There's a picture of him with his buddies in Fallujah here, if you click on the forward arrow to the second picture.

Ayron Kull's active duty ended in 2005. He returned to Niles, Mich. At some point around this time, his father passed away. [His final rank was Cpl. His fathers actually passed away between his two tours. See update below.]

He got a job in a local sand and gravel operation, the Aggregate Industries, Inc., Milliken Plant. (Interestingly -- but not really unusual in this industry -- although the plant employed only seven workers, the company was ultimately controlled by a global giant, Holcim Group, which is based in Switzerland and says it has some 80,000 employees worldwide.)

Four weeks and two days after starting his new job, Ayron Kull was dead.

Assigned to shovel spilled material from around a conveyor belt, he approached the moving belt from underneath a crusher that stood above the end of it. There was no machine guard on that side. He somehow contacted the moving machinery.

Two co-workers noticed the conveyor had stopped. At first they didn't realize what had happened, investigators later reported. They thought that maybe the belt was overloaded. They shut off the power. A supervisor arrived to check into the problem. Then someone saw Ayron Kull's safety glasses sitting on a horizontal beam at the back of the plant. He found the missing man caught in the machinery.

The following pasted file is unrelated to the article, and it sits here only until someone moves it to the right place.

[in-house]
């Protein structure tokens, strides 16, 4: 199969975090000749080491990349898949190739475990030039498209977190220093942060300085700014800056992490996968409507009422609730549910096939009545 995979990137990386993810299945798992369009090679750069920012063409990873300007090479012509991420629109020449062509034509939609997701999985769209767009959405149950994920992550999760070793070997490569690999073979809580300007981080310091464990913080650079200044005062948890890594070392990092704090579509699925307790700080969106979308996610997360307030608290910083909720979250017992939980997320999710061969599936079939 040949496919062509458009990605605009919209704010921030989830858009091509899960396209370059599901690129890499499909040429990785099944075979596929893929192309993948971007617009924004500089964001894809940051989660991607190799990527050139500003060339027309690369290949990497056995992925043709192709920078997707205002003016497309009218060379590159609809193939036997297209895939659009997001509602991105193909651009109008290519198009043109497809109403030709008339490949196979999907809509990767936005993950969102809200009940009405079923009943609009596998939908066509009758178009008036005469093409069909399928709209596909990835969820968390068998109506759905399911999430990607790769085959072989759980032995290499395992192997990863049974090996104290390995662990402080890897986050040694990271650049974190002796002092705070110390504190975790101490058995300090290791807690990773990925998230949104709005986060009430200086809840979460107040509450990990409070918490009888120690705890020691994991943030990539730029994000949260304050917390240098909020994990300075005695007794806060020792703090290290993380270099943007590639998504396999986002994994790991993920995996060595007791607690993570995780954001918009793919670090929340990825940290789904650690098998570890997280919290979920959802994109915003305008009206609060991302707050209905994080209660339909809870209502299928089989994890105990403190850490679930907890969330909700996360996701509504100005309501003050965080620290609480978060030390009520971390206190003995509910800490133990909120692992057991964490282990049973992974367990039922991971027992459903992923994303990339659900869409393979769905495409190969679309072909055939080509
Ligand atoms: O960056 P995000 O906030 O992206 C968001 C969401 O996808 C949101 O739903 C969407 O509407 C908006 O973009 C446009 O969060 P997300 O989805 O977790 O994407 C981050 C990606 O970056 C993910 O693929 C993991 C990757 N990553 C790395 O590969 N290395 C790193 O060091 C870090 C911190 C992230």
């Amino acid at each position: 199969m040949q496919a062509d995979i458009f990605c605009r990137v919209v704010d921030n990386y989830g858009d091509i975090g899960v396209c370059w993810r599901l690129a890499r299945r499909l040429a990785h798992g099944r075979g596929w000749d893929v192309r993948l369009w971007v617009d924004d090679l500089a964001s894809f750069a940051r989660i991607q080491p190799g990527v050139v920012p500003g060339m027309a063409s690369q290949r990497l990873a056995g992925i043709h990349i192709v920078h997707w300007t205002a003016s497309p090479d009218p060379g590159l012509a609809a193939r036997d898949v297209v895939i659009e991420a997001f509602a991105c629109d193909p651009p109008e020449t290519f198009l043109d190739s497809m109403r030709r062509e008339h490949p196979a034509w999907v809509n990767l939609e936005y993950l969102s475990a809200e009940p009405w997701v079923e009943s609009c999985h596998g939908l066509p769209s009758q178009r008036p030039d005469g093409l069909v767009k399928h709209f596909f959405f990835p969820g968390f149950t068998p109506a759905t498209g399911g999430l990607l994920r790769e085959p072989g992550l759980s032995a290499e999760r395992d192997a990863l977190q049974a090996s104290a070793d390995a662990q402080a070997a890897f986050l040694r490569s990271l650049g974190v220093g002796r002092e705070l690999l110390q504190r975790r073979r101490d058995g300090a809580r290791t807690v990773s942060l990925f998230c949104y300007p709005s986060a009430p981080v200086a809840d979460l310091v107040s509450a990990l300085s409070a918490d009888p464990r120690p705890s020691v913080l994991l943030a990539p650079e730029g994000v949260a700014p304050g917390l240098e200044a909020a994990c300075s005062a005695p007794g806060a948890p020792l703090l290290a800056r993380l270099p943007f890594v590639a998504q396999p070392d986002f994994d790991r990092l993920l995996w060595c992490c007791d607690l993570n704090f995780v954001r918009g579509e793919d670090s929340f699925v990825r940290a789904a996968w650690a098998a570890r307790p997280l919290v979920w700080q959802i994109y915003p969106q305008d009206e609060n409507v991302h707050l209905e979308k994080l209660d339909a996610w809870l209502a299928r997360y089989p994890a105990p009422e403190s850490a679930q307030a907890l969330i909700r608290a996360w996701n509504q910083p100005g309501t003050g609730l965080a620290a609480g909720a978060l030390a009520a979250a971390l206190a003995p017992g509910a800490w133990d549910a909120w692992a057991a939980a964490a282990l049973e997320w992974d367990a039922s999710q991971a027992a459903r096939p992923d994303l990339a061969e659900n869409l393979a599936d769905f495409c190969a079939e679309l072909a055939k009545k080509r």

Fellow workers sliced throught the heavy conveyor belting and cut off Ayron Kull's reflective vest and coveralls to free him. By then, emergency services had arrived, but efforts to revive the injured man were in vain. He was pronounced dead at the scene.

Ayron Kull's family and friends said goodbye to him on Saturday, April 8. Buddies from the Marines flew in to attend the service, and a group of Iraq veterans who are also motorcyclists, calling themselves the Patriot Guard, sent representatives.

The Patriot Guard advised its members that memorial contributions could be made to the Wounded Warriors Memorial Fund, c/o Great Western Bank, Building 147, Offutt Air Force Base, Bellevue, NB 68113.

Ayron Kull's supervisors at work who knew him, surely, must grieve over his death also.

The federal Mine Safety and Health Administration investigated the accident. On April 14, MSHA cited Aggregate Industries for a single alleged violation in that Ayron Kull was working around the unguarded machinery without its being de-energized and blocked against motion. The investigators also reported that the plant management had not established safe procedures for employees to clear away spillage near moving conveors and that Ayron Kull did not recognize the hazard of what he was doing.